Second Story #4 Revealed


New art in the Riddell Centre

Author: liam fitz-gerald – contributor

The U of R has some awesome art around and about. / Liam Fitz-Gerald

The U of R has some awesome art around and about. / Liam Fitz-Gerald

These days, it’s safe to say that the students at the University of Regina have a lot on their minds, and when they’re not thinking about exams and papers, they may be resting in the Riddell Center lounge area and wondering what exactly Sean Whalley’s Second Story #4 actually is. A wooden sculpture that sits between the chairs on the south end of the Riddell, it stands at least 15 feet and this work is something that cannot be missed. At first glance some people may think of this artwork as “weird” and not really know what to make of it.

It possesses what appears to be a long neck with spikes running down its backside all leading into a lower trunk that seems to have a whale tale coming out of its back. Two arms stick out of it on the front and the way the sculpture is shaped gives it the impression of it walking towards the viewer. The sculpture is remarkably imposing and is something that cannot be missed.

A visual artist, Whalley is an assistant professor of visual art in the Faculty of Fine Arts at the University of Regina. Some of his previous exhibitions include “Timber” which was showcased at the Dofasco Gallery in Dundas Ontario in 1996 and “Bound Together”, which was showcased at the Mackenzie Art Gallery in 2000. Whalley’s work has been featured in magazines and papers such as Canadian Art Magazine, Prairie Dog and Fuse Magazine. Whalley spoke about Second Story #4 and the origins and inspirations behind it, revealing that the environment of his home province of Ontario was what stimulated his idea for the work.

“Much of Eastern Canada and the United States was home to the largest broad-leaf forest in the world. When the first Europeans came to Canada, they encountered a forest so vast that a squirrel could hop tree top to tree top without touching the ground from Barry, Ontario to the Mississippi. Growing up in the area, there were still some old growth trees in my home town, trees 200-500 years old,” Whalley said.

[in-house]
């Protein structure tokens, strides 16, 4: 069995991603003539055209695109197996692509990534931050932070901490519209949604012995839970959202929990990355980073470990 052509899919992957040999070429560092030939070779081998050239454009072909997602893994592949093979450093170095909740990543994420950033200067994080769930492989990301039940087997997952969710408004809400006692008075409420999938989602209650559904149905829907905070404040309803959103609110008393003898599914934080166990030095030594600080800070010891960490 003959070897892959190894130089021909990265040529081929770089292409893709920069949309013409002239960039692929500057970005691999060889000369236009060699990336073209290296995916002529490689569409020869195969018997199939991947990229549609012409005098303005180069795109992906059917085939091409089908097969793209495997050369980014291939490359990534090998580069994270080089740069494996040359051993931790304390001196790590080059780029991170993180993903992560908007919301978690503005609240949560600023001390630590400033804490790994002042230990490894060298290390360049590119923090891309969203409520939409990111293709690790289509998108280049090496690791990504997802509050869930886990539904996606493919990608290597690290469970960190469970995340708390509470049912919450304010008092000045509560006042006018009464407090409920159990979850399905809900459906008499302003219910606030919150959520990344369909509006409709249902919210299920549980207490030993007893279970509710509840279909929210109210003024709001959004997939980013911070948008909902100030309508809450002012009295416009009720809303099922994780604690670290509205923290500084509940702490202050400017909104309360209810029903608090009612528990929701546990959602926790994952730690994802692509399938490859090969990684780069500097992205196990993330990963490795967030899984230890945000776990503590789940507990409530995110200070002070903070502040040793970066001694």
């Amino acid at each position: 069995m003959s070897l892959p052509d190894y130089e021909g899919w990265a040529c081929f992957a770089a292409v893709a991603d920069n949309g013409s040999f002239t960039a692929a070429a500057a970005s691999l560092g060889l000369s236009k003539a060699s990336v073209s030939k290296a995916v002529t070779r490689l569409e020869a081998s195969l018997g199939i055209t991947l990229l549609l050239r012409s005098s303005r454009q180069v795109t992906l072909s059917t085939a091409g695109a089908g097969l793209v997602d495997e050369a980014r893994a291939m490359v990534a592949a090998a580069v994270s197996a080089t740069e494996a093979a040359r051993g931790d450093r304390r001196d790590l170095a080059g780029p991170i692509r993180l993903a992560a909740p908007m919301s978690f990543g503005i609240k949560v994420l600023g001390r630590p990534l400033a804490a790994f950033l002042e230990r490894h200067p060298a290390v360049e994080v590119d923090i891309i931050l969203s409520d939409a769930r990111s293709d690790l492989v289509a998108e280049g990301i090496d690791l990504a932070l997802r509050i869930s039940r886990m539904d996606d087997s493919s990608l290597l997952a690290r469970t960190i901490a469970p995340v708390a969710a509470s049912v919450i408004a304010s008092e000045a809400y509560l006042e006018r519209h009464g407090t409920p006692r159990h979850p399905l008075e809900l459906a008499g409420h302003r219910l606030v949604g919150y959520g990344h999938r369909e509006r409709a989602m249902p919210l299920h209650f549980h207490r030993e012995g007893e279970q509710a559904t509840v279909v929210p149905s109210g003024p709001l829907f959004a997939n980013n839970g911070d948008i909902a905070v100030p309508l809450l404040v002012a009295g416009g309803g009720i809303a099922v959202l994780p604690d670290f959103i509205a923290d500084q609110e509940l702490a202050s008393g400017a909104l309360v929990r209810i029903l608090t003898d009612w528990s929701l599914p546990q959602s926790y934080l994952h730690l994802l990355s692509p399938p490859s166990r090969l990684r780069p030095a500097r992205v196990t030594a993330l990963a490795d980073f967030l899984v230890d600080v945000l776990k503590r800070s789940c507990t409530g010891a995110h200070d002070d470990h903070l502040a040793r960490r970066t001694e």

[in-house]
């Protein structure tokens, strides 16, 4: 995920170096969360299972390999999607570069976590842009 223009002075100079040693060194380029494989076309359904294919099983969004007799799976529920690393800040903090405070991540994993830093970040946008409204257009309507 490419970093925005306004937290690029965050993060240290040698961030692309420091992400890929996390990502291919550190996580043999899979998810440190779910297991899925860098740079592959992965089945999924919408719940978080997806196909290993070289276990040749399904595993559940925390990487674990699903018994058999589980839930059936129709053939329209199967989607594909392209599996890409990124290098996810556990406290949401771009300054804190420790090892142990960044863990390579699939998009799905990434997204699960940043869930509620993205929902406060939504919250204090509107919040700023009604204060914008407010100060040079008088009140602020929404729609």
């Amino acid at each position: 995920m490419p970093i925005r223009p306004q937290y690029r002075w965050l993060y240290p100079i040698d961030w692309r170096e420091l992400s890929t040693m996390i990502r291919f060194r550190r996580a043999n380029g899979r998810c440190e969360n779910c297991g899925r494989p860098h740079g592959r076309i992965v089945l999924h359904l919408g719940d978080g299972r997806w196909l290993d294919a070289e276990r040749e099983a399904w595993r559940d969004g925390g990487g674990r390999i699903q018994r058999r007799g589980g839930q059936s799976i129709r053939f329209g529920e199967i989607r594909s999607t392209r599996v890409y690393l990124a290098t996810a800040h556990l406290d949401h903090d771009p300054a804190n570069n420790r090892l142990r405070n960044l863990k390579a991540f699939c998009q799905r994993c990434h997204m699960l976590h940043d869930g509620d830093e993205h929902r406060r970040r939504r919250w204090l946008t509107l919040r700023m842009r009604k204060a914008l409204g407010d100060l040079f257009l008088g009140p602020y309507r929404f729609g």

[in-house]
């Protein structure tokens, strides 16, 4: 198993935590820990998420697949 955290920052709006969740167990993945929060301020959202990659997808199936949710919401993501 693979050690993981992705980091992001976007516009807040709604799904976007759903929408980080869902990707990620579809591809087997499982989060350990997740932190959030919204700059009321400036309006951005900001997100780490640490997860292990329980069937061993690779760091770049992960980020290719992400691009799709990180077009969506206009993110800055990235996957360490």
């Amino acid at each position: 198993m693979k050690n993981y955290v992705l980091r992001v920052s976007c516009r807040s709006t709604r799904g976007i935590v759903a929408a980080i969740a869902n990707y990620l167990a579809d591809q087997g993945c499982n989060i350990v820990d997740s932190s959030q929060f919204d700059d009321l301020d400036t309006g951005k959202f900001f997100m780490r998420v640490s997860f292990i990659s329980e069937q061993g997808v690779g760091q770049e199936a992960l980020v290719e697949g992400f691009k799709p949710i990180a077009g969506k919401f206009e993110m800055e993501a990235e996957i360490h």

Whalley says that Second Story #4 is seen out of context as it was initially part of a much larger display. Second Story #2 is made of recycled wood and glass, materials that Whalley spent half a decade collecting out of construction and demolition sites and when it was displayed at the Dunlop Art Gallery in 2004, it was part of a “faux forest,” with three other large sculptures that viewers could walk through.

As Whalley created the exhibit out of recycled products, he emphasizes the importance of recycling.

“Trees can live for hundreds of years… and in a very short time, they have mostly disappeared in North America. With a little extra thought, time and energy, rather than throwing things out and constantly wanting the latest and newest, we can make change and help preserve what is left.”

Whalley feels that reception to his work has been positive and hopes that creating beautiful sculptures out of recycled material will inspire individuals to examine their day-to-day habits and be less wasteful.


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